President Barrack Obama yesterday signed into law an extension and expansion of the State Children's Health Insurance Program that increases the tax on cigarettes by 62 cents to $1.01 per pack. The action puts into question new tobacco bond deals that states want to back with consumption-based settlement payments from tobacco companies.

The House signed off by a vote of 290 to 135 on S-CHIP legislation providing the federally funded, state-run program about $33 billion of additional funding through 2013. The Senate voted Friday to approve the bill that originated in the House, and the president was expected to receive the bill this week after a final stamp of approval from the House on amendments added by the Senate. One Senate change raised the cigarette tax increase to 62 cents from 61 cents.

Under the 1998 Master Settlement Agreement, tobacco manufacturers make annual payments to 46 states and six territories, based on tobacco consumption. Municipal issuers have sold tobacco bonds securitized by those annual settlement payments since 1999.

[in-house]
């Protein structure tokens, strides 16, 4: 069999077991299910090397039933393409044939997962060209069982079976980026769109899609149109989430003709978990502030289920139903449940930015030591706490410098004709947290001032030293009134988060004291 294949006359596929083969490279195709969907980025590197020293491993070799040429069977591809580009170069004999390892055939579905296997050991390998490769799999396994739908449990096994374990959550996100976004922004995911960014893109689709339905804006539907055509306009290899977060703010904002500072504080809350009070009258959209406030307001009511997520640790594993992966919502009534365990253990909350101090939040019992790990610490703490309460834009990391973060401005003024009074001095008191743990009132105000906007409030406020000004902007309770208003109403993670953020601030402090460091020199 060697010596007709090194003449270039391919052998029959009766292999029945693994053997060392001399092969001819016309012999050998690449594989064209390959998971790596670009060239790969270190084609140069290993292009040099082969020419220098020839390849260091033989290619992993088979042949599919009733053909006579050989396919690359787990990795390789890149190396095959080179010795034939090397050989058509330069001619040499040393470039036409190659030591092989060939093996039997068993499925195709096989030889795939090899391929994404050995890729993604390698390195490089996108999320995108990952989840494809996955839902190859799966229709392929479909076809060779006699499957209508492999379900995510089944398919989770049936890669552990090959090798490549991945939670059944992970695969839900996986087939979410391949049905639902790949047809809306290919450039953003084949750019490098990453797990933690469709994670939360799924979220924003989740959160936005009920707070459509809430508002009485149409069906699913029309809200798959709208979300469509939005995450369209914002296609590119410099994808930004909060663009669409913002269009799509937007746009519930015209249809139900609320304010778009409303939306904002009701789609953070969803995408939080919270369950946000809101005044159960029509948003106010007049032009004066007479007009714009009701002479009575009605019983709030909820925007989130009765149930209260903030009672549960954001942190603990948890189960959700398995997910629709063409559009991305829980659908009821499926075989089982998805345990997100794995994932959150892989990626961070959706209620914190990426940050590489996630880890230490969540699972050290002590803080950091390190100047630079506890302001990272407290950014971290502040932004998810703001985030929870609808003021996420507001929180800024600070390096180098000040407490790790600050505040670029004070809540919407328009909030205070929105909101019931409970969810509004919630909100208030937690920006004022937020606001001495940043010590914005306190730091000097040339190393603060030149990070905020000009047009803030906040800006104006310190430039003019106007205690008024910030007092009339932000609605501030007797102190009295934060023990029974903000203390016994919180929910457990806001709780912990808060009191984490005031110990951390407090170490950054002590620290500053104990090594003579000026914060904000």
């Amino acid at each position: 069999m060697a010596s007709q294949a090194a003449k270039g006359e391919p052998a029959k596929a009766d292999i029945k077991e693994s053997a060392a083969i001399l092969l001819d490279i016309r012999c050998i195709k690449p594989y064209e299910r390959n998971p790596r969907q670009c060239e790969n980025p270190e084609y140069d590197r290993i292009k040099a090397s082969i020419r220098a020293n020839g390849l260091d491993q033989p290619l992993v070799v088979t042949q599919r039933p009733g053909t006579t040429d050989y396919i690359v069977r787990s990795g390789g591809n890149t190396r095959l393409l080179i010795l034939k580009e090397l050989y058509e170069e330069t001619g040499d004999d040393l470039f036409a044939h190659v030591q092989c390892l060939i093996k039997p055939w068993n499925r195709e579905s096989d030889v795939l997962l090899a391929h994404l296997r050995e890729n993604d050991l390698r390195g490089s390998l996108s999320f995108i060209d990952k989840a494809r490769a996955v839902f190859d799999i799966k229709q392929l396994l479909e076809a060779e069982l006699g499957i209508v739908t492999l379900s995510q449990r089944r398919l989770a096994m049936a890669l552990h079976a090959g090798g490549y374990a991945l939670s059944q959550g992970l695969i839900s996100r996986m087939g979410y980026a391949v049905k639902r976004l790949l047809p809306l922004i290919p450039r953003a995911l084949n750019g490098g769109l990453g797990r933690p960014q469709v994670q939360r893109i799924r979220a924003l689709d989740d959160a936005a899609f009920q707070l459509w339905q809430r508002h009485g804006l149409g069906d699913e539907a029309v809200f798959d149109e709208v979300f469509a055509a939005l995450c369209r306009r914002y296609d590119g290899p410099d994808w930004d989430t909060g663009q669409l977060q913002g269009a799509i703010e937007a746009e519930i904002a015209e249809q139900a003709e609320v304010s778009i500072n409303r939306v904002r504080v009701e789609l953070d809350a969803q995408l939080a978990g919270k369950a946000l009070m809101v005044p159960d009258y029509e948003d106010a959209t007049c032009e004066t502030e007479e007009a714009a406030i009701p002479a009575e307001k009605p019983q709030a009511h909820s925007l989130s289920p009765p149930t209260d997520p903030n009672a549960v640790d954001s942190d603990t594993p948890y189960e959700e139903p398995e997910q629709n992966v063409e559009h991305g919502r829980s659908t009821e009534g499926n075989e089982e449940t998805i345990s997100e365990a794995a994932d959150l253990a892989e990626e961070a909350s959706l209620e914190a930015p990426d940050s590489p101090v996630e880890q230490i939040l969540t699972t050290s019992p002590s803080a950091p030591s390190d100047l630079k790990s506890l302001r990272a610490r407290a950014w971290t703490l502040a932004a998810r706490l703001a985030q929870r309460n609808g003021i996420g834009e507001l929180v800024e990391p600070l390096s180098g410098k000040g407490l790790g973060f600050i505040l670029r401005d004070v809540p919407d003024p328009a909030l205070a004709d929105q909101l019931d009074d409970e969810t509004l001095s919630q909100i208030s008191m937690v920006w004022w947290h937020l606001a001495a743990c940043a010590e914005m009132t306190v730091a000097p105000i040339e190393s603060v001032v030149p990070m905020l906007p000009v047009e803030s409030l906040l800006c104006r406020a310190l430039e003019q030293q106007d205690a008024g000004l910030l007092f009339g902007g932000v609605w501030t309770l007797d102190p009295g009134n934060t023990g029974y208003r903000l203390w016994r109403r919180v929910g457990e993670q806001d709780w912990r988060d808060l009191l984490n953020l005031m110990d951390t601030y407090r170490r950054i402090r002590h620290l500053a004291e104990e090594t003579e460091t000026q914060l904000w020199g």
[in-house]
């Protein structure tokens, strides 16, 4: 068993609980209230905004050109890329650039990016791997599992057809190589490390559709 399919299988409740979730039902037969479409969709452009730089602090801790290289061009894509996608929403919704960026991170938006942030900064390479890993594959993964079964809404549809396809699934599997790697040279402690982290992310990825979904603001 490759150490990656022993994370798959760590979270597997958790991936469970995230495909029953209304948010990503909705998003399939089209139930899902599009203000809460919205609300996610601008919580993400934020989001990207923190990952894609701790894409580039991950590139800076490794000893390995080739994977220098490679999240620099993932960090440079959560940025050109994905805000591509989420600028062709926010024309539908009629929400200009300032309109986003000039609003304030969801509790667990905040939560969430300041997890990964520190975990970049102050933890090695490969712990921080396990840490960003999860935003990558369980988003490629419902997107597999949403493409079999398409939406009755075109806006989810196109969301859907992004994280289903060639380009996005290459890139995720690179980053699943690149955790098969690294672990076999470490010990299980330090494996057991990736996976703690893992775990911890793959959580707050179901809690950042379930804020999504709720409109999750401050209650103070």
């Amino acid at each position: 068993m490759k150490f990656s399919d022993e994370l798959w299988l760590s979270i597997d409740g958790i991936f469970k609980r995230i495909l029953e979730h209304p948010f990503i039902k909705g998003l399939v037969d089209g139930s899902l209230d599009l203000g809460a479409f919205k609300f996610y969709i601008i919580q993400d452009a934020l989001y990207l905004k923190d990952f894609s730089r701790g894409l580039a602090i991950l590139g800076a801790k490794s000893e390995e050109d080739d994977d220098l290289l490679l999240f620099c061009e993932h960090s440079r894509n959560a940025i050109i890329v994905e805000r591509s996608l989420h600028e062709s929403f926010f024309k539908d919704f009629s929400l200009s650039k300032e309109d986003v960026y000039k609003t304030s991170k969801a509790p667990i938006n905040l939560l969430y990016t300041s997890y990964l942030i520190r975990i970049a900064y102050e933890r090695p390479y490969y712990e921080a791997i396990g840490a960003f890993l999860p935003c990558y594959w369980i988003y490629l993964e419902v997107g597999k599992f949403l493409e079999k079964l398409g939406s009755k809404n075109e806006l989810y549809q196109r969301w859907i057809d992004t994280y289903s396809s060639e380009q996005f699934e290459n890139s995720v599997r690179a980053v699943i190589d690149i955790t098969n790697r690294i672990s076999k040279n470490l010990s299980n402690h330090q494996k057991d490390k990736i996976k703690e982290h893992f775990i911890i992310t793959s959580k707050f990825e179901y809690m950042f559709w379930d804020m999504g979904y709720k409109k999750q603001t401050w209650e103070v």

During the run-up to passage of the bill, municipal market participants worried that the tobacco tax increase — a boost of more than 150% — would have negative consequences on tobacco bonds. But the concern was not universal.

"Certainly an increase in price is going to decrease the number of cigarettes sold," said Troy Willis, senior portfolio manager for Oppenheimer Funds in Rochester, Minn. "Instead of Marlboro, [smokers] might buy generics, but that has no impact on tobacco bonds."

Willis said tobacco bond deals are accompanied by analysis forecasting tobacco bond health that considers some tax increases on tobacco products, among other factors. While the tobacco tax hike may be "a little higher and earlier" than expected, he said it will not have as drastic an effect as some market participants have worried. "We don't expect it to be a major change in credit," he added.

Two Midwestern states —Wisconsin and Minnesota — have tobacco deals in the works, but both would tack on a state appropriation pledge to the bonds, reducing the potential market impact of a cigarette tax increase.

With its restructuring of $1.4 billion of tobacco bonds on hold since last year due to market conditions, Wisconsin decided to tack on the appropriation pledge to help bring down interest rate costs and kick-start the deal.

The Minnesota transaction still is in the early stages. Gov. Tim Pawlenty proposed issuing $973 million of bond appropriation-backed bonds that would be repaid with tobacco settlement funds in his budget unveiled last week. The proposal received a cool reception during a legislative hearing Tuesday.

Willis said he believed the tobacco tax increase would have "no effect" on bonds sold with state appropriation pledges.

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